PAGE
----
Monday, 31 December 2012

The Ouse back to normal

While it was still a bit wet and windy today, at least the water level in the river is back to normal and all's well with Skylark and her neighbours. The grassy bank in the marina is quite muddy and there a few bits of flotsom lying about but those are about the only signs left by the receding waters.

I spent a quiet morning tending to the ropes and fenders. I also refitted the bow fender with it's new tyre protector.

This photo shows the water level back to where it should be. Fingers crossed, it will now stay there and we can carry on cruising.

In prepartion for the new season, I cleaned the fridge. It hasn't been used much over the last few months; it's just come on when I've turned the main electrics on and gone off again when I've left. Because of this, it has alternated between being a refridgerator and an incubator. A few splodges of black stuff were duely washed away and the fridge returned to its pristene condition, ready for next year (which, of course, starts tomorrow).

While visiting my two sons and their 'better halfs' at the weekend, I bought a couple of brass bits in Lechlade - a longish towel/curtain rail and a shortish curved coat/kitchen rail.

I don't really know what they were designed for but I'm sure they will have a use in the boat and will look good too. I just need to decide where to put them.

Anyway, to end 2012, I would just like to say, I hope the last year was good for you and that 2013 will bring you whatever you are looking for. To be realistic, I know many people are having difficult times with their work and/or health so I just wish you good luck for 2013.

Our good luck wishes also go to our friend Bob who was carted off to hospital last week. Keep smiling Bob, and everyone will wonder what you've been up to!


Wednesday, 26 December 2012

Boxing Day leftovers

As if the Christmas Day meal yesterday was not fantastic enough,  while I was pottering about on Skylark, the Galley Slave exceeded all expectations today and produced a Turkey Pie par excellance! Delicious!!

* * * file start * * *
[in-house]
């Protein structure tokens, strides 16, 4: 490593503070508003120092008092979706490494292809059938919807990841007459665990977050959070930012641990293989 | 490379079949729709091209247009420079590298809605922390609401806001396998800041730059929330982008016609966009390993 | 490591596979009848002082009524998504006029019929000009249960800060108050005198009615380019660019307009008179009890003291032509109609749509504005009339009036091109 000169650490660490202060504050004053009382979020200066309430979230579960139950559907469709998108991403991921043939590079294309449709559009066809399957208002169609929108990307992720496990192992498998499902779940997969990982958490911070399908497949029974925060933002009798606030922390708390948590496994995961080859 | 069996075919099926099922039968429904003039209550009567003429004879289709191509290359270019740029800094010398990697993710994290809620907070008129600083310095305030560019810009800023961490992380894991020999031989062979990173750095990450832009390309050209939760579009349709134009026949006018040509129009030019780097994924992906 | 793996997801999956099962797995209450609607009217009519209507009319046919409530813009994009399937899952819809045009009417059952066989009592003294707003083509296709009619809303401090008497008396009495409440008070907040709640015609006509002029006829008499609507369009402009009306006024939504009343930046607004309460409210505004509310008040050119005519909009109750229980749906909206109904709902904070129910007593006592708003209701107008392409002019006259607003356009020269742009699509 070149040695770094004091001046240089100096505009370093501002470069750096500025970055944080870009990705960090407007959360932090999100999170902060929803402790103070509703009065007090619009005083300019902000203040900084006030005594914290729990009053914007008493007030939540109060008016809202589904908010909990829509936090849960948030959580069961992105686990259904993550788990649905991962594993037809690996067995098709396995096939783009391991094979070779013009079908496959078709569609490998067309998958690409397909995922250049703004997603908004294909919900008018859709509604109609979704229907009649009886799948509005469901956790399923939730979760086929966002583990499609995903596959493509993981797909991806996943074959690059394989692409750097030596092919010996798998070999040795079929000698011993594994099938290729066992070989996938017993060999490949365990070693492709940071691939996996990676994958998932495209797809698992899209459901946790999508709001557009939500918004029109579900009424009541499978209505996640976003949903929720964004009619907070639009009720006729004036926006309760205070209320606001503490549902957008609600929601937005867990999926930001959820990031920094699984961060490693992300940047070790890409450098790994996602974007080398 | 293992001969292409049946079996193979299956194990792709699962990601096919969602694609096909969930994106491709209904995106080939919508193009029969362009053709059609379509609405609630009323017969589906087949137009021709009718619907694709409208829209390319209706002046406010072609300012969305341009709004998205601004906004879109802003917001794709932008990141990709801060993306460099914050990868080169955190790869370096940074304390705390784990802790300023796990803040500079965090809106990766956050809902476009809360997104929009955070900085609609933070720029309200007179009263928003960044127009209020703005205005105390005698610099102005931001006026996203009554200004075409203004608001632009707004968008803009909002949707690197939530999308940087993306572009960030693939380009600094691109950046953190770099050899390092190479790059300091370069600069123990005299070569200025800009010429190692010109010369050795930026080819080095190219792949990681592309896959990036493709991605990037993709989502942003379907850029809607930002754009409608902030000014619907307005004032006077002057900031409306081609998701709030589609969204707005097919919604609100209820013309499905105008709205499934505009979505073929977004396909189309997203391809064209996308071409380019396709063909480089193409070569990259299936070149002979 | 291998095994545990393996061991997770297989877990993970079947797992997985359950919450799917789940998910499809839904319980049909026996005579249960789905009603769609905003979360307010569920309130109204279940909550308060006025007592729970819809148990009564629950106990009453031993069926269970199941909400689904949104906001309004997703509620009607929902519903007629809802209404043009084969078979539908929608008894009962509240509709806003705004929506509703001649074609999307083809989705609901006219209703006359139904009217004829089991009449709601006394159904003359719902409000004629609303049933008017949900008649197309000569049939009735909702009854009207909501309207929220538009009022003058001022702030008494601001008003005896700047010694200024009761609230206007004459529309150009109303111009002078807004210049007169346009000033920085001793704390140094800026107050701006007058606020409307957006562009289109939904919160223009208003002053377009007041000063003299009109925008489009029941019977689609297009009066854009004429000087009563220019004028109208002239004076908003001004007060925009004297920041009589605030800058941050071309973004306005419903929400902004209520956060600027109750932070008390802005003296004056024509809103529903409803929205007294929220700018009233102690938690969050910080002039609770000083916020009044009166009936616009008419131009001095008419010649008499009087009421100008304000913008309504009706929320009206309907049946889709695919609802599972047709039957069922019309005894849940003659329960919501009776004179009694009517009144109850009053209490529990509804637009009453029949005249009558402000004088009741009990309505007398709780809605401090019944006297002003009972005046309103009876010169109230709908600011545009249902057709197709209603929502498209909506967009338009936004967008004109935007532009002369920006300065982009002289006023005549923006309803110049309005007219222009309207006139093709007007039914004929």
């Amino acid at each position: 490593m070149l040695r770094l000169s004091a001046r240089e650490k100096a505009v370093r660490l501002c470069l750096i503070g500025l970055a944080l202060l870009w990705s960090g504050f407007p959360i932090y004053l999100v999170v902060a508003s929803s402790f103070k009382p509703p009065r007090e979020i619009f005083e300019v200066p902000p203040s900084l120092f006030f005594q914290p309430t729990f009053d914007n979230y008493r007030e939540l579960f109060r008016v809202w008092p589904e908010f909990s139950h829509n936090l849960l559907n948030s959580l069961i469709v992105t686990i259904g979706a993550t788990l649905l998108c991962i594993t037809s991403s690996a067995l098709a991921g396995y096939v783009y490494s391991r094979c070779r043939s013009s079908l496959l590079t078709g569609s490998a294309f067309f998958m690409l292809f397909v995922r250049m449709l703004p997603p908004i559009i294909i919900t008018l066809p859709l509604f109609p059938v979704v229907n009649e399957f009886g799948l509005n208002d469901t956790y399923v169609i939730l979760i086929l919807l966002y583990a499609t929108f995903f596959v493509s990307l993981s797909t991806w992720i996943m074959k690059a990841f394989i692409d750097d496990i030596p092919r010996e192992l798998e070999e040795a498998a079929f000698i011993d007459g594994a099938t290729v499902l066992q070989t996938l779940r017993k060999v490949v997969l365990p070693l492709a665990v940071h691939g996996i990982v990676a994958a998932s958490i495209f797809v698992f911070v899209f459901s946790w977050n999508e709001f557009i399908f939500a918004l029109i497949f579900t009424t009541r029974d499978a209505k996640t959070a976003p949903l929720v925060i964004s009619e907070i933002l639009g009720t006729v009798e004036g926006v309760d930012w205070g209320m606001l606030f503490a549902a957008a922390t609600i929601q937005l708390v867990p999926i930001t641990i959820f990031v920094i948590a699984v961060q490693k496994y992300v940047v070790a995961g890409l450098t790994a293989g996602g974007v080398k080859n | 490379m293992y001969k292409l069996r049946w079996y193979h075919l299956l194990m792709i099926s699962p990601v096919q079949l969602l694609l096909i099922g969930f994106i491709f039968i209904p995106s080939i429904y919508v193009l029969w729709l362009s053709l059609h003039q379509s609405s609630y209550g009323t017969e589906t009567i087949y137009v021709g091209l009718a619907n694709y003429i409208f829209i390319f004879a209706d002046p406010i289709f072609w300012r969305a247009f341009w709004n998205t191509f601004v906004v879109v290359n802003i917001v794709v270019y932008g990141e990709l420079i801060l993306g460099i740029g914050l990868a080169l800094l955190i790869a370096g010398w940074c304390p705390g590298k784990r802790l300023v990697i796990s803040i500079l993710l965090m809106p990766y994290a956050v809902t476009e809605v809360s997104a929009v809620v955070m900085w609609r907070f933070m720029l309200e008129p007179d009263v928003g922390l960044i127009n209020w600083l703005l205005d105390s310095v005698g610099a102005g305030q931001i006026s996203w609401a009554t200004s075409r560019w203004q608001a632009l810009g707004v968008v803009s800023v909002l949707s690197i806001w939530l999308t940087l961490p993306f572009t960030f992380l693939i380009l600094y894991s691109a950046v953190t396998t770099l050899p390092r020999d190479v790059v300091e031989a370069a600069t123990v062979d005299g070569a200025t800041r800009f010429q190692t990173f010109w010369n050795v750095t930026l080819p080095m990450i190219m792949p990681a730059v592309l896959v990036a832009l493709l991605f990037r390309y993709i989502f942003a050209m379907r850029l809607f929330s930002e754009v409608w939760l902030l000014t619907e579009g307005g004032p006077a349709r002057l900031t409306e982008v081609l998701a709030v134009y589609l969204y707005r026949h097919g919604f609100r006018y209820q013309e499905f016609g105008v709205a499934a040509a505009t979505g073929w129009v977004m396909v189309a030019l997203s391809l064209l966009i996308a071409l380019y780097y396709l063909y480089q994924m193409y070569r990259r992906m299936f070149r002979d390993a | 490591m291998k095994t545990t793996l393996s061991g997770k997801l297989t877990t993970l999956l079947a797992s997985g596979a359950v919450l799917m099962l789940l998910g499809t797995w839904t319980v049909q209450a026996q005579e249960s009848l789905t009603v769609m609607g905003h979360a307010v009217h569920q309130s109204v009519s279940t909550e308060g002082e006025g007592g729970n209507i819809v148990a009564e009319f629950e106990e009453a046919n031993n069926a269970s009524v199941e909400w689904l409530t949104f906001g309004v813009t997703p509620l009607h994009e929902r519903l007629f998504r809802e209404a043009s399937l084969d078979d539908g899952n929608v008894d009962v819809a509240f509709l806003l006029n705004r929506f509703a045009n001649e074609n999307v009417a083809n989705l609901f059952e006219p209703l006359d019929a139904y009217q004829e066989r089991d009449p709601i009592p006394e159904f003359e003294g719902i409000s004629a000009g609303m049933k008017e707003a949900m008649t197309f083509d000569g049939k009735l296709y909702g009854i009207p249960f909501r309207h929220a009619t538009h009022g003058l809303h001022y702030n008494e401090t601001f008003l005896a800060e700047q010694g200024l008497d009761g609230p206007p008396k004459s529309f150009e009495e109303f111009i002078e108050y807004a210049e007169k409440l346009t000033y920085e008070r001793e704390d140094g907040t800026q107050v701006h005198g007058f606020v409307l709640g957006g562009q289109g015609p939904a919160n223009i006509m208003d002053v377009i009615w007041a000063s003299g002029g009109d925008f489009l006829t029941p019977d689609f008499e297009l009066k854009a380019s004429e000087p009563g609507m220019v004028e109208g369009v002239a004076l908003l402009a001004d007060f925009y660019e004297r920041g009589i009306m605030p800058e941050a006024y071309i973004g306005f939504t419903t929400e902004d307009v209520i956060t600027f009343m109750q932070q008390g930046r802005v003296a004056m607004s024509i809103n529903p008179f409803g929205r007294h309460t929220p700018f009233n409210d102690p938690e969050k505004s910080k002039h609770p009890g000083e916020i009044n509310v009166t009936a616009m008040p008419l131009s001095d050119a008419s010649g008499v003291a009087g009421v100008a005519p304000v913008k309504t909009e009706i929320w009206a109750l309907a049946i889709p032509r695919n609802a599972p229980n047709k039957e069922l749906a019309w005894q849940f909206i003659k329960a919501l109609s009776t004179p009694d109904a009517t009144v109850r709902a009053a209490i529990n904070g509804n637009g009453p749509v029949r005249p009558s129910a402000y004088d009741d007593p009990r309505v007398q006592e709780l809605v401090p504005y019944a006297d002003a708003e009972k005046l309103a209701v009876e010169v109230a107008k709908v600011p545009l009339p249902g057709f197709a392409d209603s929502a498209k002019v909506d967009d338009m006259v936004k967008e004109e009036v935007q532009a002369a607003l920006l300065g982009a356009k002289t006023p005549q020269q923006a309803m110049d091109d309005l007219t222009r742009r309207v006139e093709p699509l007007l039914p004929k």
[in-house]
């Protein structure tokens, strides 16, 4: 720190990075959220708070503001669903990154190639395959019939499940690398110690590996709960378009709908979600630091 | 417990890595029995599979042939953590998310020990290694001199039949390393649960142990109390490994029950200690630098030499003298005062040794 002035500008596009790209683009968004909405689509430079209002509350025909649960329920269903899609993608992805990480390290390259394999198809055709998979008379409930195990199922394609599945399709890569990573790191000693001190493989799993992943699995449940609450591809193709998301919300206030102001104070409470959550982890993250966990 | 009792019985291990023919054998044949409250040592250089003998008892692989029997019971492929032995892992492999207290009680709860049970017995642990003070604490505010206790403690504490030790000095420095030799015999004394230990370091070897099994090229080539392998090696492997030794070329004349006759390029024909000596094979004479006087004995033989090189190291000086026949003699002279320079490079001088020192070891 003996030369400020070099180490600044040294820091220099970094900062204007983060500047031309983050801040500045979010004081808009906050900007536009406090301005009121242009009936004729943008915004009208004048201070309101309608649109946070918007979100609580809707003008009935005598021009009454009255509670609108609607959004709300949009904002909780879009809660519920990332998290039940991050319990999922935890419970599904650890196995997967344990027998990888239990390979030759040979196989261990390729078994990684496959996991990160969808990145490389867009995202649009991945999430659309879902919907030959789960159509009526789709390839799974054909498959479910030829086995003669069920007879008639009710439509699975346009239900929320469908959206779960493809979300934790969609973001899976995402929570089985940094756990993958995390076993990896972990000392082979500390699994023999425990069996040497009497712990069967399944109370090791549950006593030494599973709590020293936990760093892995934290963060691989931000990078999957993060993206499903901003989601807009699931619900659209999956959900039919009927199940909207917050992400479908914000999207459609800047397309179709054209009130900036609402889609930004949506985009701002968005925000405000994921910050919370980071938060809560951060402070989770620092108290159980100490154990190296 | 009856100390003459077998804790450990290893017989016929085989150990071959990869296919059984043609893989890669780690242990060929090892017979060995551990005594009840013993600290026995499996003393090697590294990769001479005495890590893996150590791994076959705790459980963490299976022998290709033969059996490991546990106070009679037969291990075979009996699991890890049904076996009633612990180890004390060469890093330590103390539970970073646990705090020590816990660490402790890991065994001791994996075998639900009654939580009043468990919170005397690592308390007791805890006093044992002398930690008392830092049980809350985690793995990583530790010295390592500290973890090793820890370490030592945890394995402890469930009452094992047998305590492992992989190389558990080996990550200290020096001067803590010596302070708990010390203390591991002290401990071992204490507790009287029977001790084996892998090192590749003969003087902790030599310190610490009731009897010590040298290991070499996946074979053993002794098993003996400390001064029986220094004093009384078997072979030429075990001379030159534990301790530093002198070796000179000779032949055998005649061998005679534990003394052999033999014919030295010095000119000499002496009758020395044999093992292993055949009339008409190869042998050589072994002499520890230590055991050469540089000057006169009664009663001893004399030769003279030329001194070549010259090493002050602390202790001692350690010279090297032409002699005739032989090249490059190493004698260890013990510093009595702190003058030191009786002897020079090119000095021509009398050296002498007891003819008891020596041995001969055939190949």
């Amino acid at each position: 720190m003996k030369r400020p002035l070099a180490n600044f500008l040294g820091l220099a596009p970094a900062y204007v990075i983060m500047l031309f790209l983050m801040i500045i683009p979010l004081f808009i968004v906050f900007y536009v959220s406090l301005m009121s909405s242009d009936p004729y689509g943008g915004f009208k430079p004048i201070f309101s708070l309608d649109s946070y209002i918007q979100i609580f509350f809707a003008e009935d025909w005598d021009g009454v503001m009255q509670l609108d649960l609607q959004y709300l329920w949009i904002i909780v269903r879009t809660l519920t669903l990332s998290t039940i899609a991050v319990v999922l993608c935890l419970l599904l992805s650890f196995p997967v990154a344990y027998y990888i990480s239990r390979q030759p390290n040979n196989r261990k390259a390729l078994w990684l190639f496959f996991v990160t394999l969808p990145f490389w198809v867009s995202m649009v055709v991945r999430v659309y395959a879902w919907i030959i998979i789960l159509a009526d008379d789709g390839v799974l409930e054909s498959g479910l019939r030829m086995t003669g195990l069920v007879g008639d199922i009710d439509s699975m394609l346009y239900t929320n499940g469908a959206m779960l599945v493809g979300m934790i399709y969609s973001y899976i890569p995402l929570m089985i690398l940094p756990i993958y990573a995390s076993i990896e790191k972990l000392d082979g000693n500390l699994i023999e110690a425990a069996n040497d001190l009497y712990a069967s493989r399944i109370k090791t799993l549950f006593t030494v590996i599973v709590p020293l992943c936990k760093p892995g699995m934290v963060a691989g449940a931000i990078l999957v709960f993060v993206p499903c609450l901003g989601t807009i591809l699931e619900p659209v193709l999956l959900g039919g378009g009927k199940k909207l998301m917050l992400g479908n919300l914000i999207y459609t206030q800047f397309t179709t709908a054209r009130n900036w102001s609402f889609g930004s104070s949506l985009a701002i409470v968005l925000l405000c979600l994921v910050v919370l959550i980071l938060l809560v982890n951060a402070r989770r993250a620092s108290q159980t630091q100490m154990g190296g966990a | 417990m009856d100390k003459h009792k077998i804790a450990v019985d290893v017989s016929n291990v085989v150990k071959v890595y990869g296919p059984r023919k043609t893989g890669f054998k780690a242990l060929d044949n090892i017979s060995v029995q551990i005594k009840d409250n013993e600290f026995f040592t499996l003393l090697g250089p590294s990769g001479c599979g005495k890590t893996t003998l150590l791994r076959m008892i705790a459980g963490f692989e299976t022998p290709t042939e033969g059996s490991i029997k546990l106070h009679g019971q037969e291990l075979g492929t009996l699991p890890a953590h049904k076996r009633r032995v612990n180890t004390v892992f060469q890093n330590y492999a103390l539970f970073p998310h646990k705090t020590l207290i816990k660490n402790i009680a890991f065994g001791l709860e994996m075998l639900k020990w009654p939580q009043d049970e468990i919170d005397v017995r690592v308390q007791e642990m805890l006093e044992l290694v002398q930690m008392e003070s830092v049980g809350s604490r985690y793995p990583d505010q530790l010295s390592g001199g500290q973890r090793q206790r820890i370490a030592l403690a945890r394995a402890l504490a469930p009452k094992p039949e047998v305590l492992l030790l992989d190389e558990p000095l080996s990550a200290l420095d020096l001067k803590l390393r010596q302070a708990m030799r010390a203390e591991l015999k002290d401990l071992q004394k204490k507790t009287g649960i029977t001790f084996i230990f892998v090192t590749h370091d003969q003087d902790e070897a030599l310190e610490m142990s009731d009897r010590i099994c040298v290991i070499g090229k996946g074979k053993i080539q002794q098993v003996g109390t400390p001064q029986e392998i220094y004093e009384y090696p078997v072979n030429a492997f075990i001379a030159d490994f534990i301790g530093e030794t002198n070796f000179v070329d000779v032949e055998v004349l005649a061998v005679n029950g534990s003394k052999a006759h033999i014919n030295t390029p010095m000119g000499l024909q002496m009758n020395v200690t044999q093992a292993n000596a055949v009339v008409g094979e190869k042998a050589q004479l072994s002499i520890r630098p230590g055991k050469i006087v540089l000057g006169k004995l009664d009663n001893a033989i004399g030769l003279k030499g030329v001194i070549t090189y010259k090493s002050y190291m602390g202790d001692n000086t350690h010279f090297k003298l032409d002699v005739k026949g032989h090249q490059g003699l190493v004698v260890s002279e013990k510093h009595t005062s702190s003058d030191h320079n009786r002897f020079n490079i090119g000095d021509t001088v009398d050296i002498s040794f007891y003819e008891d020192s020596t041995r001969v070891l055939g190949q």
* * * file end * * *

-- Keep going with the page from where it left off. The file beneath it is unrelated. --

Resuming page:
To say a big 'thank you' and not to be out-done, I threw together a couple of deserts from an already prepared Nigellisimo ginger bread conconction I found in the cupboard. A cold tin of custard added a certain traditional flavour with a contemporary twist (as Delia would say). I'll leave you to decide which elelment of the meal scored highest in the culinary stakes. Yum Yum!!!

The Ouse is retreating!

I've just returned from Lazy Otter and was pleased to find Skylark swimming clear of the jetty. A neighbour said the water had got even higher last night but this morning, the levels have been going down.

When I left, it had almost reached the top of the wooden jetty, leaving the pontoon well clear. Even most of the grass was above the water.

I took the fender with me but decided not to fit it back on until Skylark has completely gone back to her normal resting place. Thid will avoid the risk of getting hung up on the woodwork.

NB Queenie was also clear...we'll have to hope the levels continue to drop.

While the weatherbods said the humidity was something iro 80%, and rain was heading our way by mid afternoon, the temperature in Skylark was teetering at a sultry 8 degrees and there was not even any sign of condensation in the portholes. However, my feet were starting to get cold so I up sticks and left.

I will keep an eye on things over the next couple of days and report back.


Monday, 24 December 2012

Protecting my fender

Having rubbed up against a few jetties, pontoons, locks and boats bridges in the first year of Skylark's life, I've noticed the bow fender is already starting to look tired. In fact, the main reason for the wear is that my mooring is 'end on' so it's usually rubbing up against the wooden jetty. Anyway, as boating is a contact sport (I'm told), it's not really feasible to avoid bumps and scrapes so I thought it would be good to protect it somehow.

Looking at other people's bow fenders, the most common approach throughout the canals and inland waterways is to lash an old car tyre or fertiliser bag to it with a piece(s) of frayed rope and, hey presto, you have something that looks like its fallen off the back of a silage heap.

Well, not wanting Skylark to look uncared for so soon, I wondered if I could keep to the traditional theme of an old car tyre but to do it with a bit of style. I imagined Shirley Bassey singing Diamonds are Forever and realised it must be possible.

This is the process I followed. But remember to complete each stage before moving onto the next one otherwise you could get into right muddle.

Stage one. Take your fender off the boat and give it a good wash, evict any wildlife living in it and repair/heat seal any frayed bits. A tip, if you clean your fender in the wife's sink, you must make sure you clean the sink afterwards or you might find your tool kit is thrown into the garden.